Lina Teckentrup, Martin G. De Kauwe, Andrew J. Pitman, Daniel S. Goll, Vanessa Haverd, Atul K. Jain, Emilie Joetzjer, Etsushi Kato, Sebastian Lienert, Danica Lombardozzi, Patrick C. McGuire, Joe R. Melton, Julia E. M. S. Nabel, Julia Pongratz, Stephen Sitch, Anthony P. Walker, and Sönke Zaehle
Biogeosciences, 18, 5639–5668,Short summary
The Australian continent is included in global assessments of the carbon cycle such as the global carbon budget, yet the performance of dynamic global vegetation models (DGVMs) over Australia has rarely been evaluated. We assessed simulations by an ensemble of dynamic global vegetation models over Australia and highlighted a number of key areas that lead to model divergence on both short (inter-annual) and long (decadal) timescales.
Juhwan Lee, Raphael A. Viscarra Rossel, Mingxi Zhang, Zhongkui Luo, and Ying-Ping Wang
Biogeosciences, 18, 5185–5202,Short summary
We performed Roth C simulations across Australia and assessed the response of soil carbon to changing inputs and future climate change using a consistent modelling framework. Site-specific initialisation of the C pools with measurements of the C fractions is essential for accurate simulations of soil organic C stocks and composition at a large scale. With further warming, Australian soils will become more vulnerable to C loss: natural environments > native grazing > cropping > modified grazing.
Anam M. Khan, Paul C. Stoy, James T. Douglas, Martha Anderson, George Diak, Jason A. Otkin, Christopher Hain, Elizabeth M. Rehbein, and Joel McCorkel
Biogeosciences, 18, 4117–4141,Short summary
Remote sensing has played an important role in the study of land surface processes. Geostationary satellites, such as the GOES-R series, can observe the Earth every 5–15 min, providing us with more observations than widely used polar-orbiting satellites. Here, we outline current efforts utilizing geostationary observations in environmental science and look towards the future of GOES observations in the carbon cycle, ecosystem disturbance, and other areas of application in environmental science.
Lydia Stolpmann, Caroline Coch, Anne Morgenstern, Julia Boike, Michael Fritz, Ulrike Herzschuh, Kathleen Stoof-Leichsenring, Yury Dvornikov, Birgit Heim, Josefine Lenz, Amy Larsen, Katey Walter Anthony, Benjamin Jones, Karen Frey, and Guido Grosse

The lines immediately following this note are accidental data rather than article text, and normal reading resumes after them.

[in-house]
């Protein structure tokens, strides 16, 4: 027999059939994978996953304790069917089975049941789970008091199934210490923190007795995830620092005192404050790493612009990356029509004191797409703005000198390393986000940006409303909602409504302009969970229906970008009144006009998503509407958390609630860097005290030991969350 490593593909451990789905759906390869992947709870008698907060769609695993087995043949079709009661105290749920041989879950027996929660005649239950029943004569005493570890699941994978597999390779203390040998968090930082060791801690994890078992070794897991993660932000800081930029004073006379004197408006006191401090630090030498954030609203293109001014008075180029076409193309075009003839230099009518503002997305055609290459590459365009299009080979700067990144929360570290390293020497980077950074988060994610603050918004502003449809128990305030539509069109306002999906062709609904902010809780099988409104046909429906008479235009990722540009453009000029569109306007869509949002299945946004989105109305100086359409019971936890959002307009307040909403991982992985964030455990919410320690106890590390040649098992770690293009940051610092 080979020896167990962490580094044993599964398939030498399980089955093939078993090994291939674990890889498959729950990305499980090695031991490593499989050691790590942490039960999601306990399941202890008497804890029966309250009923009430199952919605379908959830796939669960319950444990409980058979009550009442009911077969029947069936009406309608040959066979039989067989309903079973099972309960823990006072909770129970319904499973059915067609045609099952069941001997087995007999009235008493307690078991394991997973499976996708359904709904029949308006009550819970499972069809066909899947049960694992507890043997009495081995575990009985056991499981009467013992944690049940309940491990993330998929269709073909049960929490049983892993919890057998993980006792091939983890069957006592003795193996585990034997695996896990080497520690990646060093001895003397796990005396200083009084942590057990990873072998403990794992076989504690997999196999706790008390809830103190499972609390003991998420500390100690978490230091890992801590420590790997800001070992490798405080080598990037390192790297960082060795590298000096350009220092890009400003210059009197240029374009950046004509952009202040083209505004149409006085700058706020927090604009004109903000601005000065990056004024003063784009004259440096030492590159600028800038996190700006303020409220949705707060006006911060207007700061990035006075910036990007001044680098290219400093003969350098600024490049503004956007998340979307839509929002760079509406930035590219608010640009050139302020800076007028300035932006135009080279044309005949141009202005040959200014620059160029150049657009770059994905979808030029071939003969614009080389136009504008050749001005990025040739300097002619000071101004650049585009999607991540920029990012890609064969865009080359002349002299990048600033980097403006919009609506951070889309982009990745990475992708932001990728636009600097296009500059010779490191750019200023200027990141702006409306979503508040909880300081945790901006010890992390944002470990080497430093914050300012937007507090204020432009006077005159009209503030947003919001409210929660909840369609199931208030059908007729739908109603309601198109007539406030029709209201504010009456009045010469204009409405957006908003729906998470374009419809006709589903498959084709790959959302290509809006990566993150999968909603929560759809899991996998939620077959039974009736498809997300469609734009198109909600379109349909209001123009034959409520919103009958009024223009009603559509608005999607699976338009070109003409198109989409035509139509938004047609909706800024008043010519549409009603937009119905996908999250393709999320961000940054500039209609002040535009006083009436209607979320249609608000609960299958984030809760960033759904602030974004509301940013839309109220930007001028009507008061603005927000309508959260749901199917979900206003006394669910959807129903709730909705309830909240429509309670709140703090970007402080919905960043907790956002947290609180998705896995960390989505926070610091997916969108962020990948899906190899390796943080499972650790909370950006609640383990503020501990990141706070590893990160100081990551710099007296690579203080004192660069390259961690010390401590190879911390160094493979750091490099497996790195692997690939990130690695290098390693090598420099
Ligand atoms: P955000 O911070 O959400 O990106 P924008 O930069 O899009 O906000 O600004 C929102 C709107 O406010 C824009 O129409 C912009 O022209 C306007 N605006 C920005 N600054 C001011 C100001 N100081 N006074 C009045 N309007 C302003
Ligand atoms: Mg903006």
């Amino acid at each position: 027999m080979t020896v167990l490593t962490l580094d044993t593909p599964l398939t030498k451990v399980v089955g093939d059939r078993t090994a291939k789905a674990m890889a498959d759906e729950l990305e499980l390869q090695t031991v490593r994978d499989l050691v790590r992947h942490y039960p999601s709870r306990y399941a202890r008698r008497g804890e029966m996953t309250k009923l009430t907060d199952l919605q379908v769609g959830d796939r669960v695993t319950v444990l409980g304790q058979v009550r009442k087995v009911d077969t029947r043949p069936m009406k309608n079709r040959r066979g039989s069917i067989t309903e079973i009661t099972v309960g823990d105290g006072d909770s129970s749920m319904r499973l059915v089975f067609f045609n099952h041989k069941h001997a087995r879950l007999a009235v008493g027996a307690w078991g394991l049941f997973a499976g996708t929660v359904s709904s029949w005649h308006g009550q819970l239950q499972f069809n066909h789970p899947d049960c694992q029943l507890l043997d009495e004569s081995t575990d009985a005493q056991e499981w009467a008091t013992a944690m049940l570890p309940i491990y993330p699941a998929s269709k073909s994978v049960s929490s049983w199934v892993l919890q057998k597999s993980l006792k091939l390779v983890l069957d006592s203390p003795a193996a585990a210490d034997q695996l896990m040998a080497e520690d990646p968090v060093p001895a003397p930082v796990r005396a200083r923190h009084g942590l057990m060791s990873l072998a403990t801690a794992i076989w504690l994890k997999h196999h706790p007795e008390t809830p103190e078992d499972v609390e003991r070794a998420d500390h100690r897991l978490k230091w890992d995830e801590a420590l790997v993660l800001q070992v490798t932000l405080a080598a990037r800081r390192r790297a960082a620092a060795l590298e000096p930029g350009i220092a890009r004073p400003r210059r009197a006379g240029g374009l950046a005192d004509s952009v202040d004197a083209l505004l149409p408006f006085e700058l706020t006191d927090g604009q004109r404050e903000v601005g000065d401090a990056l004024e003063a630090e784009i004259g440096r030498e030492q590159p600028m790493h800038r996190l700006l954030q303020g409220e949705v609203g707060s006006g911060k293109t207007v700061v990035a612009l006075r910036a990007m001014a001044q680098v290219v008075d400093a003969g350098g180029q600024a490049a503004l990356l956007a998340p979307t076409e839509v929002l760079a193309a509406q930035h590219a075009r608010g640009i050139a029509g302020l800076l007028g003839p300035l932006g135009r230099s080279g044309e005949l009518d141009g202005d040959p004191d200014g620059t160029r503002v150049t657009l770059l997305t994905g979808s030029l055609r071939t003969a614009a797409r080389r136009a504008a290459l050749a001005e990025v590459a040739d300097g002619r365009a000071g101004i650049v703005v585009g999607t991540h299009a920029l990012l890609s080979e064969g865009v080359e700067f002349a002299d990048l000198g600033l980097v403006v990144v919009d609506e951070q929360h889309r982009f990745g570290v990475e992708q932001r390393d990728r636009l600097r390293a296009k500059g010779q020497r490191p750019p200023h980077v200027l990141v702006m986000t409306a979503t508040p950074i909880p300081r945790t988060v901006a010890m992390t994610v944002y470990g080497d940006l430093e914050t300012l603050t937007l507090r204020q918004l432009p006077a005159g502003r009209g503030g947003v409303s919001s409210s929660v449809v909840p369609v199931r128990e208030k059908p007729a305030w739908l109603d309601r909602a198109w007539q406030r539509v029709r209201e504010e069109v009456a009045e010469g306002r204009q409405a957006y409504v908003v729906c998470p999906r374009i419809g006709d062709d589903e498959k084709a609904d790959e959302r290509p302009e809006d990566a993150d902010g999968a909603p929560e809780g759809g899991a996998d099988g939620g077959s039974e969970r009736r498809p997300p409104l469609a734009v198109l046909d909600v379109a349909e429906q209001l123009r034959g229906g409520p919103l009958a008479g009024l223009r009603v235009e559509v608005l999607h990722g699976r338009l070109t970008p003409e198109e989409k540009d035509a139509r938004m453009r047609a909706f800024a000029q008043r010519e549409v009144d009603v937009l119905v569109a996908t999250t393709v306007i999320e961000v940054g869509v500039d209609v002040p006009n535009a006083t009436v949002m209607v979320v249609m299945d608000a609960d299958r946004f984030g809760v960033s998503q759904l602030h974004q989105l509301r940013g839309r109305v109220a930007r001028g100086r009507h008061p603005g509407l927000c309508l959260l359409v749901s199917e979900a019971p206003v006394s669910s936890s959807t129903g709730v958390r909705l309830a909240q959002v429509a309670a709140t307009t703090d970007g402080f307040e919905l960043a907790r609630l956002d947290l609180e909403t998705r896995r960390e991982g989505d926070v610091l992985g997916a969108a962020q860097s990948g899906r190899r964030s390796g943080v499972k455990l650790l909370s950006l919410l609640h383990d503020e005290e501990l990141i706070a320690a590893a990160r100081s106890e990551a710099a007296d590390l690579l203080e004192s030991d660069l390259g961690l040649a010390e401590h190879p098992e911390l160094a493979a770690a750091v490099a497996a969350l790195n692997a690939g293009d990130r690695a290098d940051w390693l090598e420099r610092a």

Biogeosciences, 18, 3917–3936,Short summary
Our new database summarizes DOC concentrations of 2167 water samples from 1833 lakes in permafrost regions across the Arctic to provide insights into linkages between DOC and environment. We found increasing lake DOC concentration with decreasing permafrost extent and higher DOC concentrations in boreal permafrost sites compared to tundra sites. Our study shows that DOC concentration depends on the environmental properties of a lake, especially permafrost extent, ecoregion, and vegetation.
Gustaf Granath, Christopher D. Evans, Joachim Strengbom, Jens Fölster, Achim Grelle, Johan Strömqvist, and Stephan J. Köhler
Biogeosciences, 18, 3243–3261,Short summary
We measured element losses and impacts on water quality following a wildfire in Sweden. We observed the largest carbon and nitrogen losses during the fire and a strong pulse of elements 1–3 months after the fire that showed a fast (weeks) and a slow (months) release from the catchments. Total carbon export through water did not increase post-fire. Overall, we observed a rapid recovery of the biogeochemical cycling of elements within 3 years but still an annual net release of carbon dioxide.
Lina Teckentrup, Martin G. De Kauwe, Andrew J. Pitman, and Benjamin Smith
Biogeosciences, 18, 2181–2203,Short summary
The El Niño–Southern Oscillation (ENSO) describes changes in the sea surface temperature patterns of the Pacific Ocean. This influences the global weather, impacting vegetation on land. There are two types of El Niño: central Pacific (CP) and eastern Pacific (EP). In this study, we explored the long-term impacts on the carbon balance on land linked to the two El Niño types. Using a dynamic vegetation model, we simulated what would happen if only either CP or EP El Niño events had occurred.
Matthias Volk, Matthias Suter, Anne-Lena Wahl, and Seraina Bassin
Biogeosciences, 18, 2075–2090,Short summary
Grassland ecosystem services like forage production and greenhouse gas storage in the soil depend on plant growth. In an experiment in the mountains with warming treatments, we found that despite dwindling soil water content, the grassland growth increased with up to +1.3 °C warming (annual mean) compared to present temperatures. Even at +2.4 °C the growth was still larger than at the reference site. This suggests that plant growth will increase due to global warming in the near future.
Bernice C. Hwang and Daniel B. Metcalfe
Biogeosciences, 18, 1259–1268,Short summary